2012 (English)In: Scandinavian Journal of Trauma, Resuscitation and Emergency Medicine, ISSN 1757-7241, Vol. 20, no 81Article in journal (Refereed) Published
Abstract [en]

Background

Timely decisions concerning mobilization and allocation of resources and distribution of casualties are crucial in medical management of major incidents. The aim of this study was to evaluate documented initial regional medical responses to major incidents by applying a set of 11 measurable performance indicators for regional medical command and control and test the feasibility of the indicators.

Methods

Retrospective data were collected from documentation from regional medical command and control at major incidents that occurred in two Swedish County Councils. Each incident was assigned to one of nine different categories and 11 measurable performance indicators for initial regional medical command and control were systematically applied. Two-way analysis of variance with one observation per cell was used for statistical analysis and the post hoc Tukey test was used for pairwise comparisons.

Results

The set of indicators for regional medical command and control could be applied in 102 of the130 major incidents (78%), but 36 incidents had to be excluded due to incomplete documentation. The indicators were not applicable as a set for 28 incidents (21.5%) due to different characteristics and time frames. Based on the indicators studied in 66 major incidents, the results demonstrate that the regional medical management performed according to the standard in the early phases (1–10 min after alert), but there were weaknesses in the secondary phase (10–30 min after alert). The significantly lowest scores were found for Indicator 8 (formulate general guidelines for response) and Indicator 10 (decide whether or not resources in own organization are adequate).

Conclusions

Measurable performance indicators for regional medical command and control can be applied to incidents that directly or indirectly involve casualties provided there is sufficient documentation available. Measurable performance indicators can enhance follow- up and be used as a structured quality control tool as well as constitute measurable parts of a nationally based follow-up system for major incidents. Additional indicators need to be developed for hospital-related incidents such as interference with hospital infrastructure.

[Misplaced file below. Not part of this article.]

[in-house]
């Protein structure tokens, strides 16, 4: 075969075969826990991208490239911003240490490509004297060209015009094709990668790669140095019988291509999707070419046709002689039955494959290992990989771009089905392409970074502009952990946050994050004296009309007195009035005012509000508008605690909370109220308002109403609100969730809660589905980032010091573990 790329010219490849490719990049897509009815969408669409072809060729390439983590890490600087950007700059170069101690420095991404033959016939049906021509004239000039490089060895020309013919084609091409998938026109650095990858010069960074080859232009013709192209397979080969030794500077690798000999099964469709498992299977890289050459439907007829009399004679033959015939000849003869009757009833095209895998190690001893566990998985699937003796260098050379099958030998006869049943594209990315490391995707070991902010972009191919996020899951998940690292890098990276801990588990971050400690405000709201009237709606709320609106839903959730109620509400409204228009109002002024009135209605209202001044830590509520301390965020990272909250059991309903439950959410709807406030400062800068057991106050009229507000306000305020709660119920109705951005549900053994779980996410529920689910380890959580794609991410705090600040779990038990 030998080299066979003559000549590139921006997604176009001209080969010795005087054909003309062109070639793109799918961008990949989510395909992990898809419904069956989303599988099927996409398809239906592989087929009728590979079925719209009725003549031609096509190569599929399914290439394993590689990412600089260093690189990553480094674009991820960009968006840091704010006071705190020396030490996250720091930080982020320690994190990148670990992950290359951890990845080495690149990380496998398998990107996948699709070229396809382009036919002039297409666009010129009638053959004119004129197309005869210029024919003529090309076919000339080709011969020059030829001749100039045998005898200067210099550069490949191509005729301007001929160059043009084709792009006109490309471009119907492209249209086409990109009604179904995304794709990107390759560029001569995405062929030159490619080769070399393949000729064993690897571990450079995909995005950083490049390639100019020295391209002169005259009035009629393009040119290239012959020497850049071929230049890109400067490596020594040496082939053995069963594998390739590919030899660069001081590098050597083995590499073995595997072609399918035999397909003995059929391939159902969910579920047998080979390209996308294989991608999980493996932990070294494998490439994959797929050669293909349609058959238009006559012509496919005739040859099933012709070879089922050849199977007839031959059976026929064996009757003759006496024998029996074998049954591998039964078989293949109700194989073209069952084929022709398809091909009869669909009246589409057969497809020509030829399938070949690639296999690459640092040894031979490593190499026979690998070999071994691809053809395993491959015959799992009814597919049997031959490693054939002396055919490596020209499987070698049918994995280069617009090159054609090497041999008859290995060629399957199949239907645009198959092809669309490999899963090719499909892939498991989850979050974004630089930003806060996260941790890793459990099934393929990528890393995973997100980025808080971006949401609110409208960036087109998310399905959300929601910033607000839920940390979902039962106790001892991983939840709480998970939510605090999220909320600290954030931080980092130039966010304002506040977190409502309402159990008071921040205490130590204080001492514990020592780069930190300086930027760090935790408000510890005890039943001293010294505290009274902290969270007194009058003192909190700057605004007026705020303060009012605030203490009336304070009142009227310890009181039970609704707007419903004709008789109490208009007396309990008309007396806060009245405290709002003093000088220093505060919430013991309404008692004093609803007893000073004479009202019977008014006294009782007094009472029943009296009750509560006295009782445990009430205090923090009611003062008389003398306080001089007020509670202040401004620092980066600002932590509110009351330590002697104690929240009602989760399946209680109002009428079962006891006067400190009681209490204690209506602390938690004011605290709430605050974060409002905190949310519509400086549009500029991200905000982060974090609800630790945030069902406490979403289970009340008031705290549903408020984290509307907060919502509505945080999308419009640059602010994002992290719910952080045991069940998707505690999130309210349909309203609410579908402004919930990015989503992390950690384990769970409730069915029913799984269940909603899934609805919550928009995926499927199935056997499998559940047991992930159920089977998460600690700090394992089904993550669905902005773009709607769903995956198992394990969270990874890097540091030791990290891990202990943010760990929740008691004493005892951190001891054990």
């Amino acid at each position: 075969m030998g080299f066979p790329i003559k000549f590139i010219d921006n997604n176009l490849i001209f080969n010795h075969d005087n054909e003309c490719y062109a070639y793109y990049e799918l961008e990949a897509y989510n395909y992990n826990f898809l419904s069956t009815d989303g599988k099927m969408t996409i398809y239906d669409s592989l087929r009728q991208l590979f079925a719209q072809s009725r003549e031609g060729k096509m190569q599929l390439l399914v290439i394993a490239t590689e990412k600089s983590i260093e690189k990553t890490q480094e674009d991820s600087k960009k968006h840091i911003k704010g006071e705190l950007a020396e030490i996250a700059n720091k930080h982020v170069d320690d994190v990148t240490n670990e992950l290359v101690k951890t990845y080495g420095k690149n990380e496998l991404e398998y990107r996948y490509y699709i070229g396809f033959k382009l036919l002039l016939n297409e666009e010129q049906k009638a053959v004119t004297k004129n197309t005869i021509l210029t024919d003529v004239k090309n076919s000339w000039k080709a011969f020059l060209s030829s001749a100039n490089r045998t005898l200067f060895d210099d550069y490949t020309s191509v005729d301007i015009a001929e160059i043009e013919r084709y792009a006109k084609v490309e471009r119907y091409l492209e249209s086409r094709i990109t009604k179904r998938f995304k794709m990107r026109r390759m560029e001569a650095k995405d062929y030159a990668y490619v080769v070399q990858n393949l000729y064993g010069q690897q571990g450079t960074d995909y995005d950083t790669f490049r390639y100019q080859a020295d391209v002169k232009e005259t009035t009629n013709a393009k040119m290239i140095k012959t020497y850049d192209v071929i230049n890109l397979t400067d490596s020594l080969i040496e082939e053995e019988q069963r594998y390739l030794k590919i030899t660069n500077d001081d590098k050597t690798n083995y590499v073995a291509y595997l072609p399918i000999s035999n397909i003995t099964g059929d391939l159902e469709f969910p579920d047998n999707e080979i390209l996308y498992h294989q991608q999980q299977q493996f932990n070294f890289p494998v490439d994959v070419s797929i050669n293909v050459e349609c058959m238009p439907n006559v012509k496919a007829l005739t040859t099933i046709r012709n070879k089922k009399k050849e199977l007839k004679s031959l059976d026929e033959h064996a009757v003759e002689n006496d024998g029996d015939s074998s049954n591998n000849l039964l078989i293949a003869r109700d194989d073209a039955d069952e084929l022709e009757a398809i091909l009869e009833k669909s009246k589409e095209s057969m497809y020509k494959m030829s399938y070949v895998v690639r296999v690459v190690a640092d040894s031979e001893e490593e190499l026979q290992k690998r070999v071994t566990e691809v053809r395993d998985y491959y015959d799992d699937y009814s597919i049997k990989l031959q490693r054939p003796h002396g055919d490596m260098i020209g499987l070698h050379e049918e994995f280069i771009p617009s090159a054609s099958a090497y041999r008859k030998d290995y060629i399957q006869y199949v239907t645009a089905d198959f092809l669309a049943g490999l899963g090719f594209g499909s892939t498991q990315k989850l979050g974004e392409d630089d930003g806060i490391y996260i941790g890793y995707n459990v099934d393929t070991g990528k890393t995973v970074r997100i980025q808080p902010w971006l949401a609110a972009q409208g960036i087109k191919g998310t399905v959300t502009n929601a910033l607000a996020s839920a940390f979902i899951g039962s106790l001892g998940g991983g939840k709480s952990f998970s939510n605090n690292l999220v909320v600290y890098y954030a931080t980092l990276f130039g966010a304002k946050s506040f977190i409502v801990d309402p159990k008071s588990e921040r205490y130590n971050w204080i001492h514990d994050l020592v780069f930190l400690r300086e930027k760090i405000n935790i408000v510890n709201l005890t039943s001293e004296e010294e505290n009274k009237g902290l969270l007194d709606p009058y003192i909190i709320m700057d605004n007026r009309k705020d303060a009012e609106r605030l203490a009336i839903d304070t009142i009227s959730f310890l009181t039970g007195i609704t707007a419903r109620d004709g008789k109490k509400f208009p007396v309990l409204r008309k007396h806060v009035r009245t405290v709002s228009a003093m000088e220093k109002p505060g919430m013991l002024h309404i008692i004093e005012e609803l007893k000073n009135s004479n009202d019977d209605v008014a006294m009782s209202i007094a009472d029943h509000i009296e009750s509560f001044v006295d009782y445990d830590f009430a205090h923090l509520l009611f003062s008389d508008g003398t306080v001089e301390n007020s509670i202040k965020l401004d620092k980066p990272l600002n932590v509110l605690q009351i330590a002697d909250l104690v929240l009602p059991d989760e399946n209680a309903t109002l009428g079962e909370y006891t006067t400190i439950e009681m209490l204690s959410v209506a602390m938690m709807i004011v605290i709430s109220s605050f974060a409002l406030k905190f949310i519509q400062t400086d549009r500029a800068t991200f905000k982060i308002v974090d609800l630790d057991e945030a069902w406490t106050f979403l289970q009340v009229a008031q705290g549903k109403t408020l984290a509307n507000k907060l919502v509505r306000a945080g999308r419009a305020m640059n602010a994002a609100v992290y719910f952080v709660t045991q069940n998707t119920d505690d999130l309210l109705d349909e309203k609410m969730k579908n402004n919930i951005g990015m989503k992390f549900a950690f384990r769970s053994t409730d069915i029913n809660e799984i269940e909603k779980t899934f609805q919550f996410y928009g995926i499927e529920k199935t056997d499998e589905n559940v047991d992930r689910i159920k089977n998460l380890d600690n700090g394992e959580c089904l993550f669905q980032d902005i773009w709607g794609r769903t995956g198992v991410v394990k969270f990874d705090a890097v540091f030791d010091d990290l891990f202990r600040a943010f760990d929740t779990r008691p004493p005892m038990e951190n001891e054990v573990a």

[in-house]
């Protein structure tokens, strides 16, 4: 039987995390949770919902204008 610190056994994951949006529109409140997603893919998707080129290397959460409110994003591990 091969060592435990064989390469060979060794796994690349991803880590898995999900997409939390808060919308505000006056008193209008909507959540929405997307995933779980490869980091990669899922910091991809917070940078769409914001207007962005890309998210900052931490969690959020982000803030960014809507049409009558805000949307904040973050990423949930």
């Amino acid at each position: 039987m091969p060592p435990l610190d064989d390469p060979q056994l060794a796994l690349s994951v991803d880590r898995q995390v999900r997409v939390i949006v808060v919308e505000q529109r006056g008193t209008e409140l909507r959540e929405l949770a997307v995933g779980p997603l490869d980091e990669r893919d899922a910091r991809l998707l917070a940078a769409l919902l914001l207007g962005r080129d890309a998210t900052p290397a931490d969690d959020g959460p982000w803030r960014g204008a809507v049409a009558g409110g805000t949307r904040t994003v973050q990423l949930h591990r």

Place, publisher, year, edition, pages
BioMed Central, 2012
Keyword
Emergency response, Disaster management, Casualty incident, Quality measurement, Resource management
National Category
Medical and Health Sciences
Identifiers
urn:nbn:se:liu:diva-89534 (URN)10.1186/1757-7241-20-81 (DOI)000313973900001 ()
Note

Funding Agencies|Swedish National Board of Health and Welfare||

Available from: 2013-02-28 Created: 2013-02-26 Last updated: 2015-03-26
4. Simulation-assisted burn disaster planning
Open this publication in new window or tab >>Simulation-assisted burn disaster planning
Show others...
2013 (English)In: Burns, ISSN 0305-4179, E-ISSN 1879-1409, Vol. 39, no 6, 1122-1130 p.Article in journal (Refereed) Published
Abstract [en]

The aim of the study was to evaluate the Swedish medical systems response to a mass casualty burn incident in a rural area with a focus on national coordination of burn care. Data were collected from two simulations of a mass casualty incident with burns in a rural area in the mid portion of Sweden close to the Norwegian border, based on a large inventory of emergency resources available in this area as well as regional hospitals, university hospitals and burn centres in Sweden and abroad. The simulation system Emergo Train System (R) (ETS) was used and risk for preventable death and complications were used as outcome measures: simulation I, 18.5% (n = 13) preventable deaths and 15.5% (n = 11) preventable complications; simulation II, 11.4% (n = 8) preventable deaths and 11.4% (n = 8) preventable complications. The last T1 patient was evacuated after 7 h in simulation I, compared with 5 h in simulation II. Better national coordination of burn care and more timely distribution based on the experience from the first simulation, and possibly a learning effect, led to a better patient outcome in simulation II. The experience using a system that combines both process and outcome indicators can create important results that may support disaster planning.

Place, publisher, year, edition, pages
Elsevier, 2013
Keyword
Burns; Rural areas; Surge capacity; Mass casualty incidents; Preparedness
National Category
Medical and Health Sciences
Identifiers
urn:nbn:se:liu:diva-86596 (URN)10.1016/j.burns.2013.01.018 (DOI)000324349700014 ()
Available from: 2012-12-19 Created: 2012-12-19 Last updated: 2015-03-26Bibliographically approved